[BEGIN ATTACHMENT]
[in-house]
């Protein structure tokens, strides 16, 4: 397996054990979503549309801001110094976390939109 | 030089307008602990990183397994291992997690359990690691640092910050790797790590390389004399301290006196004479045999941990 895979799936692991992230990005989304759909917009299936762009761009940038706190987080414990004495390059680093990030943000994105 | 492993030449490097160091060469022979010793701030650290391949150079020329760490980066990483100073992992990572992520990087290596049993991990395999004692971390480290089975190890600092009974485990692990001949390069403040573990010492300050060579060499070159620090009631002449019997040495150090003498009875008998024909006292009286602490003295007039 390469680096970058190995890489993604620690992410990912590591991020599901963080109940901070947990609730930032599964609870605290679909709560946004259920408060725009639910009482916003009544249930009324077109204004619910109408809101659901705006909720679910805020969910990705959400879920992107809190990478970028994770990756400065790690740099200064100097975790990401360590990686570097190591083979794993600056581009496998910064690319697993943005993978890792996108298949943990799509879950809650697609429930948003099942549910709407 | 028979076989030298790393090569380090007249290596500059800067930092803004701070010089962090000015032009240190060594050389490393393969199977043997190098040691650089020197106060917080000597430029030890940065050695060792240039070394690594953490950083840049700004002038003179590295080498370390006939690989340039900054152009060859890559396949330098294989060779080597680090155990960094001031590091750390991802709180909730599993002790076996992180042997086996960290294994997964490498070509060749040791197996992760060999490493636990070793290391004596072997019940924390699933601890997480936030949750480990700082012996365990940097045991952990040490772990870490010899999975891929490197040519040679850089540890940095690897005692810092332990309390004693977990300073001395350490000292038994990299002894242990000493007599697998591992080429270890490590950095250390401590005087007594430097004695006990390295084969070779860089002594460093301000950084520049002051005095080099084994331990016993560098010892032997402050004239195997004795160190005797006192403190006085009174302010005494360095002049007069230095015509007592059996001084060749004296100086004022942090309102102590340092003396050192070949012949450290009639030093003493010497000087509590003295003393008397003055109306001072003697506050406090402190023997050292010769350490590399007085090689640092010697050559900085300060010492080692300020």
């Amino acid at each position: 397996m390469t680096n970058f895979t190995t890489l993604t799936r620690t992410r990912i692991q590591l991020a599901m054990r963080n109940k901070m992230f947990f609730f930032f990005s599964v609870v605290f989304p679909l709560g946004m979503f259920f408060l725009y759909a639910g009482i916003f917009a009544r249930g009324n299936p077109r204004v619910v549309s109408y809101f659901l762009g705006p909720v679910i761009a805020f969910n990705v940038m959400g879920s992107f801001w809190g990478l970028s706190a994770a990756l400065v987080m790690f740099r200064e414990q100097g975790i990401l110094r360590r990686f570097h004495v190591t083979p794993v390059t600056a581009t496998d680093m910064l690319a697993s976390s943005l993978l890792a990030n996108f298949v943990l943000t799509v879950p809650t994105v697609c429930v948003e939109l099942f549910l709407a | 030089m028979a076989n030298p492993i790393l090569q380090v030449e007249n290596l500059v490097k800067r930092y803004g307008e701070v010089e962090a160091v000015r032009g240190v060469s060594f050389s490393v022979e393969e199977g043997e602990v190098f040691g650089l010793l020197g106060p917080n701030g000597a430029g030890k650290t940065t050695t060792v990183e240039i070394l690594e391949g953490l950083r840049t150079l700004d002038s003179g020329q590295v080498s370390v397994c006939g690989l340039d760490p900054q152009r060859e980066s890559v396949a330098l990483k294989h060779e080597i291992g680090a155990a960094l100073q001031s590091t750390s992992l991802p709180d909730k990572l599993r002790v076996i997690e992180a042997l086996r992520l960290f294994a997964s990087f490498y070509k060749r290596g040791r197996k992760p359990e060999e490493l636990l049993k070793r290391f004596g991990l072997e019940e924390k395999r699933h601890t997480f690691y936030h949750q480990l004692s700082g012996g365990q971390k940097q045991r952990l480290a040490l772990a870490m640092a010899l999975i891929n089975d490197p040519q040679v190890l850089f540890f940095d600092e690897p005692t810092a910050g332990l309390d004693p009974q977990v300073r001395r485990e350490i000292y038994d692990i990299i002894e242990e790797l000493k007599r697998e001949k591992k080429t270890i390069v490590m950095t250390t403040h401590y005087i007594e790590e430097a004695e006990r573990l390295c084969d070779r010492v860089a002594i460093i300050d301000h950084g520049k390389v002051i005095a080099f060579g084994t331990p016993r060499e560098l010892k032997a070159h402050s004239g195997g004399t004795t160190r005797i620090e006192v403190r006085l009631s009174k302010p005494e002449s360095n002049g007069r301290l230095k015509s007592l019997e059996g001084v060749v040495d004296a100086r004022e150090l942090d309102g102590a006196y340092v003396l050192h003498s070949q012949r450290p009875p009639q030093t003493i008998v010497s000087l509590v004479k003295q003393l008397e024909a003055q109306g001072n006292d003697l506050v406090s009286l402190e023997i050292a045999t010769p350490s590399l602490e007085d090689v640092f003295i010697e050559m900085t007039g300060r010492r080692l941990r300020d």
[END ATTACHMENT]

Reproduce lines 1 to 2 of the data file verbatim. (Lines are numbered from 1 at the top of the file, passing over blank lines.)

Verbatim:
[in-house]
């Protein structure tokens, strides 16, 4: 397996054990979503549309801001110094976390939109 | 030089307008602990990183397994291992997690359990690691640092910050790797790590390389004399301290006196004479045999941990 895979799936692991992230990005989304759909917009299936762009761009940038706190987080414990004495390059680093990030943000994105 | 492993030449490097160091060469022979010793701030650290391949150079020329760490980066990483100073992992990572992520990087290596049993991990395999004692971390480290089975190890600092009974485990692990001949390069403040573990010492300050060579060499070159620090009631002449019997040495150090003498009875008998024909006292009286602490003295007039 390469680096970058190995890489993604620690992410990912590591991020599901963080109940901070947990609730930032599964609870605290679909709560946004259920408060725009639910009482916003009544249930009324077109204004619910109408809101659901705006909720679910805020969910990705959400879920992107809190990478970028994770990756400065790690740099200064100097975790990401360590990686570097190591083979794993600056581009496998910064690319697993943005993978890792996108298949943990799509879950809650697609429930948003099942549910709407 | 028979076989030298790393090569380090007249290596500059800067930092803004701070010089962090000015032009240190060594050389490393393969199977043997190098040691650089020197106060917080000597430029030890940065050695060792240039070394690594953490950083840049700004002038003179590295080498370390006939690989340039900054152009060859890559396949330098294989060779080597680090155990960094001031590091750390991802709180909730599993002790076996992180042997086996960290294994997964490498070509060749040791197996992760060999490493636990070793290391004596072997019940924390699933601890997480936030949750480990700082012996365990940097045991952990040490772990870490010899999975891929490197040519040679850089540890940095690897005692810092332990309390004693977990300073001395350490000292038994990299002894242990000493007599697998591992080429270890490590950095250390401590005087007594430097004695006990390295084969070779860089002594460093301000950084520049002051005095080099084994331990016993560098010892032997402050004239195997004795160190005797006192403190006085009174302010005494360095002049007069230095015509007592059996001084060749004296100086004022942090309102102590340092003396050192070949012949450290009639030093003493010497000087509590003295003393008397003055109306001072003697506050406090402190023997050292010769350490590399007085090689640092010697050559900085300060010492080692300020």